Tuesday — the local foods networking breakfast is taking place at Local Sprouts.
Wednesday — the Maine Farm and Sea Cooperative is holding a launch party at Broadturn Farm, and the Monument Square Farmers’ Market is taking place.
Thursday — Rostabout is holding a pop-up dinner at Tandem Bakery, Phoenix Fare is taking place in East Bayside, and Maine & Loire is holding a Louis Dresner wine tasting, and C Salt is holding a wine tasting.
Friday — the West End edition of Harvest in the Hood is taking place.
Saturday — Novare Res is hosting the 2015 Cantillon Zwanze Day release, it Maine Open Winery Day, and the Deering Oaks Farmers’ Market is taking place.
Sunday — Damian Sansonetti and Ilma Lopez are the featured chefs for the last Cultivating Community Twilight Dinner of the season, the 16th Annual Trail to Ale is taking place as is the 2nd Annual Noshbow street festival, and Rosemont is serving a dinner at Wolfe’s Neck Farm in Freeport.
Rabelais at BU — Rabelais owner Don Lindgren will be speaking at Boston University on September 21st. His talk is part of the Pépin Lecture Series in Food Studies and Gastronomy and is entitled Anatomy of a Cookbook. “Beyond the recipes, cookbooks reveal a great deal about the authors who write them and the cooks who use them. This presentation will look at clues cookbooks reveal about social and cultural context, and consider how evidence of reader use illuminates issues of ownership, succession, revision, criticism, navigation, and more.”
For more information on these and other upcoming food happenings in the area, visit the event calendar.
If you are holding a food event this week that’s not listed above, publicize it by adding it as a comment to this post.
The Maine Sunday Telegram has given Union, the restaurant in The Press Hotel, 4½ stars.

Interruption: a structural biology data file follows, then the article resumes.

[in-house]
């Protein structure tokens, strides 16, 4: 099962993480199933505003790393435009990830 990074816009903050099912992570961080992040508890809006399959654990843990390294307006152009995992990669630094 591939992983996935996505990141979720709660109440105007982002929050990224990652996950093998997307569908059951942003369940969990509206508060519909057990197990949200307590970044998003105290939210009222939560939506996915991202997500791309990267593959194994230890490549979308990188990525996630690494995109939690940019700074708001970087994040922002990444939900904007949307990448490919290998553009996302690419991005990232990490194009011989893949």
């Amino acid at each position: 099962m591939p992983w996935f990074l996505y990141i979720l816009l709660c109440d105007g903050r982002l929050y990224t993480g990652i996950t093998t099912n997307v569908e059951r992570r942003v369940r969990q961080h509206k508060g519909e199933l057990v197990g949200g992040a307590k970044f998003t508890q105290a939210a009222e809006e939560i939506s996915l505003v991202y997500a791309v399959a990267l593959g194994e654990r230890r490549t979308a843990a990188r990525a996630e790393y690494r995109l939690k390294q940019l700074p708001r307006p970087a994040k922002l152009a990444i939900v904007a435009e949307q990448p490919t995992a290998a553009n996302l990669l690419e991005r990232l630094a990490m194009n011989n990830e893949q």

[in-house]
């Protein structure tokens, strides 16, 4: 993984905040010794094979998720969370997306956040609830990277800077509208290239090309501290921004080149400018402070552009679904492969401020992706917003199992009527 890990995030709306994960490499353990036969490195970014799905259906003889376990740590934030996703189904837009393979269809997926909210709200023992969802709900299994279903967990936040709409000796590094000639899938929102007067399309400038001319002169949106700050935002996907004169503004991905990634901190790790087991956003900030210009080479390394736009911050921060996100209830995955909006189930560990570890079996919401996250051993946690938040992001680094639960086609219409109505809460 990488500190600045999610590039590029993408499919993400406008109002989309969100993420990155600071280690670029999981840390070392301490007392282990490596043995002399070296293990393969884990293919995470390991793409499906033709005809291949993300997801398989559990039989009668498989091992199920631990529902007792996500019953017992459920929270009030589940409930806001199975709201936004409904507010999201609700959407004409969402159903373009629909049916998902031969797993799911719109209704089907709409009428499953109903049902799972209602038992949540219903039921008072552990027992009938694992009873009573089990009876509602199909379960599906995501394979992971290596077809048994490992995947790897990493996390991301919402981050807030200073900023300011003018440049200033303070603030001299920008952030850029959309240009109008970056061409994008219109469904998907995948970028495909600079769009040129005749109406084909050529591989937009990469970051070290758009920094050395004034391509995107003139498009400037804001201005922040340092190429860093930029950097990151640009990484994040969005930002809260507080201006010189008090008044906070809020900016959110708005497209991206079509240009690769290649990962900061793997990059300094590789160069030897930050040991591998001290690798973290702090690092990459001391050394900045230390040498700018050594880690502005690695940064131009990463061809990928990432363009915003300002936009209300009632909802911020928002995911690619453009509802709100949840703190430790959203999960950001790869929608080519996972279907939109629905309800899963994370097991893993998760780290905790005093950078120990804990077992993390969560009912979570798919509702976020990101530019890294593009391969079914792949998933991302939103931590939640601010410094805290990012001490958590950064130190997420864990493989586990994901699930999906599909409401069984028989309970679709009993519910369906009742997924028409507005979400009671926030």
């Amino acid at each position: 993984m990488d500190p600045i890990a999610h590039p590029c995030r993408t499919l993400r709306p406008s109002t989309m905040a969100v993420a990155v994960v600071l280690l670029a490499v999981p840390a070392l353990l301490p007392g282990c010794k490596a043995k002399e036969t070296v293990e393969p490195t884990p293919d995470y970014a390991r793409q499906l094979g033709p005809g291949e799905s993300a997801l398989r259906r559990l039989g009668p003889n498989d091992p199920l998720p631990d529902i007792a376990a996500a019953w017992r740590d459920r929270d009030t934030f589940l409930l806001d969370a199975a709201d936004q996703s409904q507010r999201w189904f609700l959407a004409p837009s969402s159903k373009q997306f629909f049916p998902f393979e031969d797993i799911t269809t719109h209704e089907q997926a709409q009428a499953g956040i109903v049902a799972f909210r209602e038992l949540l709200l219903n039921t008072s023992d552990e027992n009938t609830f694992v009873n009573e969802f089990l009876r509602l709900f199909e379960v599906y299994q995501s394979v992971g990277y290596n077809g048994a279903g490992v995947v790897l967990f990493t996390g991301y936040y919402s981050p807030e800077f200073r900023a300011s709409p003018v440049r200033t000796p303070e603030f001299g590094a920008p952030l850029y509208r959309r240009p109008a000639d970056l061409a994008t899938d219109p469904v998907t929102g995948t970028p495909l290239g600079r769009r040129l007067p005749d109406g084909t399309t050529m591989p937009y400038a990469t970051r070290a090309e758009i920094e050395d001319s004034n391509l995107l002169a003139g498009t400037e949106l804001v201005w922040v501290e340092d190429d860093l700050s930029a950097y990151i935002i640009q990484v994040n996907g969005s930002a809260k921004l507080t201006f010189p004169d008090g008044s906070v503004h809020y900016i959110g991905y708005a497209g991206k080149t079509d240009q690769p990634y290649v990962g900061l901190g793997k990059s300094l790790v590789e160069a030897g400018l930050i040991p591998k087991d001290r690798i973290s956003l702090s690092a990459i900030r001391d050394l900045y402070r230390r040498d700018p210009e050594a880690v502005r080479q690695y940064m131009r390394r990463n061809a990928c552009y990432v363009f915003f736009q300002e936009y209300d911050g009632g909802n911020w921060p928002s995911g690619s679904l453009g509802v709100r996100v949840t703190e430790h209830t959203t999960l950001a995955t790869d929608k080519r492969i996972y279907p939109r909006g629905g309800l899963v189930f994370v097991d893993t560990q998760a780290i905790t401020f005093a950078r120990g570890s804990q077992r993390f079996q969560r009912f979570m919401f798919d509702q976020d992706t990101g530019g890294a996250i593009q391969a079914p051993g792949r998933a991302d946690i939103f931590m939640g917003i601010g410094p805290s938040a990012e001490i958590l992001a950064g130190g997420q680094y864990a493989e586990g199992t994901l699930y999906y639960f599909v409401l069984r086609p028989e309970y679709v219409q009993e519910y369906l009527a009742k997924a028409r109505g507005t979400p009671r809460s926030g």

Good news. Union, the restaurant that opened four months ago off the lobby of Portland’s new Press Hotel, is the real thing – a contemporary American farm-to-table restaurant that grabs you with its good looks, then sweeps you off your feet with dishes as delicious as they are ravishing. Dinner here is no fast-to-fade one-night stand. It’s a relaxing opportunity to savor and enjoy executive chef Josh Berry’s assured and consistent cooking. And you’ll wake up the next morning with a very broad smile on your face.
Winnegance Oyster Farm (website, facebook) is now harvesting their first crop of oysters. Owner Jordan Kramer is taking orders via email and harvesting oysters ($15 for a dozen) each Friday for pick-up at his home in Portland.
Winnegance oysters are raised in the New Meadows River in the northern end of Casco Bay. Kramer hopes to launch an oyster CSA in 2016.
Gather magazine has published their guide to Portland.
At every turn down Portland’s cobblestones, another study in self-determination seemed to greet us. It was not the absence of an appreciation for the beautiful or delightful. To the contrary, Angela Adams’ nature-inspired homegoods, Portland Dry Goods’ curated corners, The Press Hotel’s typewritten nooks and Eventide Oyster Co.’s restorative flavors are just a few examples of a sweeping reverence for the good life. It felt like a collective belief in a sort of manifest destiny, the ability to drive a new way forward in a place that feeds and accepts and encourages and is proud of its creative class…
Eateries and bars mentioned in the article include: Allagash, Bard, Central Provisions, Dobra, Eventide, Fore Street, Grace, Harbor Fish, Honey Paw, Hunt & Alpine, LFK, Miyake, Piccolo, Shipyard, Slab, Standard, Street & Co, Tandem and Two Fat Cats.